Hunger is one of the leading causes of death world wide, but does anybody really know what hunger is? Honoring UNICEF’s World Food Day on October 16, I decided to write a small piece on what hunger really is, and how it’s not as simple to explain as you might think. Hunger is a condition where there is no consumption of foods that will provide us basic nutrients that we need for our well-being. The absence of these nutrients will cause malnutrition, a severe case of nutrient deficiency, which can cause permanent damage to the body.
Even if you only lack one vitamin or mineral in your diet, you suffer from malnutrition. All nutrients are important regardless of how much or how little your body needs out of each one and these include carbohydrates, proteins, fats, vitamins and minerals. It is very common to see an accelerated drop of nutrients when a person is malnourished; micronutrient deficiencies are a fast growing epidemic in Americans. Even though we don’t need to consume so much of these micronutrients, regardless of size, they’re still very important. According to WHO, World Health Organization, three of the main deficiencies are iodine, vitamin A and iron. Respectively, these nutrients deal with prevention of brain damage, visual impairment, and anemia.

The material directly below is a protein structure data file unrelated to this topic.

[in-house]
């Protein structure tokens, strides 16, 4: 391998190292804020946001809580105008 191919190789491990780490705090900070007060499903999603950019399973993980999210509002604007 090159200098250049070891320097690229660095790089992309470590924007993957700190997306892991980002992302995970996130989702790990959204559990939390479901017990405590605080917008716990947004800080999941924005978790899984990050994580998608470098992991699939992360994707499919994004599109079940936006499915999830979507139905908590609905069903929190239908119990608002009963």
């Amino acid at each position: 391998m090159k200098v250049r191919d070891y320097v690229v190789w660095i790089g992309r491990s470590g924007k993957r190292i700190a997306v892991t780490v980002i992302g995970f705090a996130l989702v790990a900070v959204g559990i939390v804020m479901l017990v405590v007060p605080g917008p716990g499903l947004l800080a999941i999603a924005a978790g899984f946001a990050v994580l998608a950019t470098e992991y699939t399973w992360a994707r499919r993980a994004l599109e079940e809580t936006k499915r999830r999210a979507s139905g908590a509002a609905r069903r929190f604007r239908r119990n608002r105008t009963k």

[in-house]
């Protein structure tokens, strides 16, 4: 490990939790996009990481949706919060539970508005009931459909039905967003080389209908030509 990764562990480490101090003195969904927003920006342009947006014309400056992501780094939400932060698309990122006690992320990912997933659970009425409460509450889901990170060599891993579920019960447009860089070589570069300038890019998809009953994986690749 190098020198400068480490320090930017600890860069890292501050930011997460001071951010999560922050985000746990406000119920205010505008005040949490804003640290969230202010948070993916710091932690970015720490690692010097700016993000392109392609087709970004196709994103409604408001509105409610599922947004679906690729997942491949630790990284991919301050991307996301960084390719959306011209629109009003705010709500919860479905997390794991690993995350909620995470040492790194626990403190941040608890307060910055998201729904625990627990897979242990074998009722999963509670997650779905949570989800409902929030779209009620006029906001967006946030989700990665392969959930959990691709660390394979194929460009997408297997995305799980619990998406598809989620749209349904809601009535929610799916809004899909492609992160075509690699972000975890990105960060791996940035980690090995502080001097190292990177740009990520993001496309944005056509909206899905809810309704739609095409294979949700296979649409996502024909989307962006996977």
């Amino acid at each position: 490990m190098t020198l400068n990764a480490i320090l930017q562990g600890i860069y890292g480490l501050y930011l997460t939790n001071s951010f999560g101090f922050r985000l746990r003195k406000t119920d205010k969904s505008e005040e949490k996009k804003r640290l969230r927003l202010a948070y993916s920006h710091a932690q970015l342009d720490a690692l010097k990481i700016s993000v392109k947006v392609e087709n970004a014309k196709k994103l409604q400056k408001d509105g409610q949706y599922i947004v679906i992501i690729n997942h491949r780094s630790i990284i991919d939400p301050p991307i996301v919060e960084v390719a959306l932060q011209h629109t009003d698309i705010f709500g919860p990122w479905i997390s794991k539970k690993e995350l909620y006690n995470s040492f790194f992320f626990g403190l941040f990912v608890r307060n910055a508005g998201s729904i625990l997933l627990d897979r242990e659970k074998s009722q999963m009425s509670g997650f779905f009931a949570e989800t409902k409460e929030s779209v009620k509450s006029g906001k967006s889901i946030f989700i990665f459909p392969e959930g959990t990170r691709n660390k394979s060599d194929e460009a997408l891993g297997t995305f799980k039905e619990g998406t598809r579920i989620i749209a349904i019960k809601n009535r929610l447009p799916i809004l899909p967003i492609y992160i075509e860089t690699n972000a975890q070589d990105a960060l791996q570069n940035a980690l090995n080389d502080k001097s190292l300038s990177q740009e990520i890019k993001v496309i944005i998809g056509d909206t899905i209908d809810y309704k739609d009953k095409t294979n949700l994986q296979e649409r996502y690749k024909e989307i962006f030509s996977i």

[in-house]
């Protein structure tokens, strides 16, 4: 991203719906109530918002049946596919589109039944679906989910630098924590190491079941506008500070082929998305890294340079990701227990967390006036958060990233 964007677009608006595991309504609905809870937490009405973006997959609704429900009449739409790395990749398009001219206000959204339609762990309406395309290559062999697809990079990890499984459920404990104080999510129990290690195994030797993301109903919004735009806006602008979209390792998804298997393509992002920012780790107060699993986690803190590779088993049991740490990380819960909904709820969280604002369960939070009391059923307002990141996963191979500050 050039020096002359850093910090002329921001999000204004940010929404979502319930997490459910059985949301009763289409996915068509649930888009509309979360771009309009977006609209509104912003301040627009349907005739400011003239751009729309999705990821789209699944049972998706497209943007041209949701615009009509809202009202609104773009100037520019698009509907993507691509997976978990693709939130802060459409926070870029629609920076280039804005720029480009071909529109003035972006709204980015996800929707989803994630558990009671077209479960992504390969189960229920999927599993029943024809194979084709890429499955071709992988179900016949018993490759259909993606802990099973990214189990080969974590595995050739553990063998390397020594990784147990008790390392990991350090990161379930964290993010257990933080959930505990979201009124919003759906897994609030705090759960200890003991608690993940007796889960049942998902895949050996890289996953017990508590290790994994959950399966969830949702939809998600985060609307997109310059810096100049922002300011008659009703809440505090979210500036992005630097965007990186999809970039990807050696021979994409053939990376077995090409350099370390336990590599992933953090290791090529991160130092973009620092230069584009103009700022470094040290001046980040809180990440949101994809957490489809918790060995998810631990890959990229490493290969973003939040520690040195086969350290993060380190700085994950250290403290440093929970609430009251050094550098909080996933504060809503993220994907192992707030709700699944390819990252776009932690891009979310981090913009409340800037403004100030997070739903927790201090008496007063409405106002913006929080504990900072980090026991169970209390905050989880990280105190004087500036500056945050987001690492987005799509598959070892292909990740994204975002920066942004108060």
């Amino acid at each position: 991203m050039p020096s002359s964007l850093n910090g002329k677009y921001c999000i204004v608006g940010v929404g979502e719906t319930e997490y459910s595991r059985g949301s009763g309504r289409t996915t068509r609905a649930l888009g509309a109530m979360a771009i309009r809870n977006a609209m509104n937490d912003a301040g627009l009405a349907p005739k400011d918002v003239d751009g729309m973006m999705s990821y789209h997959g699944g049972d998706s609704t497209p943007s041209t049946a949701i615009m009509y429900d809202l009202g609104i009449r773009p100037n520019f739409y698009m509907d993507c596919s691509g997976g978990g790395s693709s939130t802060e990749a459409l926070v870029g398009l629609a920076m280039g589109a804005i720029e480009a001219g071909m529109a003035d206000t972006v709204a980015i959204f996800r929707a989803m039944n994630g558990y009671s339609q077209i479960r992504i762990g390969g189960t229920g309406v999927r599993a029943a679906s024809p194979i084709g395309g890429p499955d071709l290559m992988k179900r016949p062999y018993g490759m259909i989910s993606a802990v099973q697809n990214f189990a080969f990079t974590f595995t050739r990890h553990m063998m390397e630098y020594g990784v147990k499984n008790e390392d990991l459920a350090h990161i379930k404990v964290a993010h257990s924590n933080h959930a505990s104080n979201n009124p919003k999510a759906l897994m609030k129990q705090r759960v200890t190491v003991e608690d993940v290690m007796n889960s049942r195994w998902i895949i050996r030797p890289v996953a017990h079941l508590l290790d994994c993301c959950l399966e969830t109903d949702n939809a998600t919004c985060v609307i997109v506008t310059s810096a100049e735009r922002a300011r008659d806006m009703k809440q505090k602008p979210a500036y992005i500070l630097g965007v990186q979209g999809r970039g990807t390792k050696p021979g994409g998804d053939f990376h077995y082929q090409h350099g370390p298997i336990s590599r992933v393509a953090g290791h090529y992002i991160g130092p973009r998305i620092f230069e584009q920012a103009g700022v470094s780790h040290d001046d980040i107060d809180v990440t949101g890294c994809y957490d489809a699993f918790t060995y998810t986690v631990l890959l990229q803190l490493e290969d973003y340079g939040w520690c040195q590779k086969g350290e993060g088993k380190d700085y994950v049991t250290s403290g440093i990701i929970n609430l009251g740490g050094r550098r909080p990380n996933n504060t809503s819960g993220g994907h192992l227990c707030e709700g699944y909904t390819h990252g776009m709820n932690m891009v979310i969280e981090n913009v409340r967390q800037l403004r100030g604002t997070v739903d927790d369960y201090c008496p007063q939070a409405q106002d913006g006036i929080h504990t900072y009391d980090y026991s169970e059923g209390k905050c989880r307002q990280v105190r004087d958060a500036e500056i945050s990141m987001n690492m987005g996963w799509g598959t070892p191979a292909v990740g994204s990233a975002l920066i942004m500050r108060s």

|Iodine||Dairy Products like cheese, milk, yogurt, and eggs.|
|Vitamin A||Sweet potato, carrots, and dark green leaves (spinach, kale, romaine lettuce).|
|Iron||Soybeans, lentils, spinach, tofu, sesame seeds, olives and garbanzo, lima and navy beans.|
There are many ways of describing we’re hungry, not only by eating a piece of bread to fill us up, but an actual nutrient-dense food that will provide us with what our body is really craving. An easy way of keeping track of this, is as easy as making half of your plate a colorful medley of fruits and veggies every day.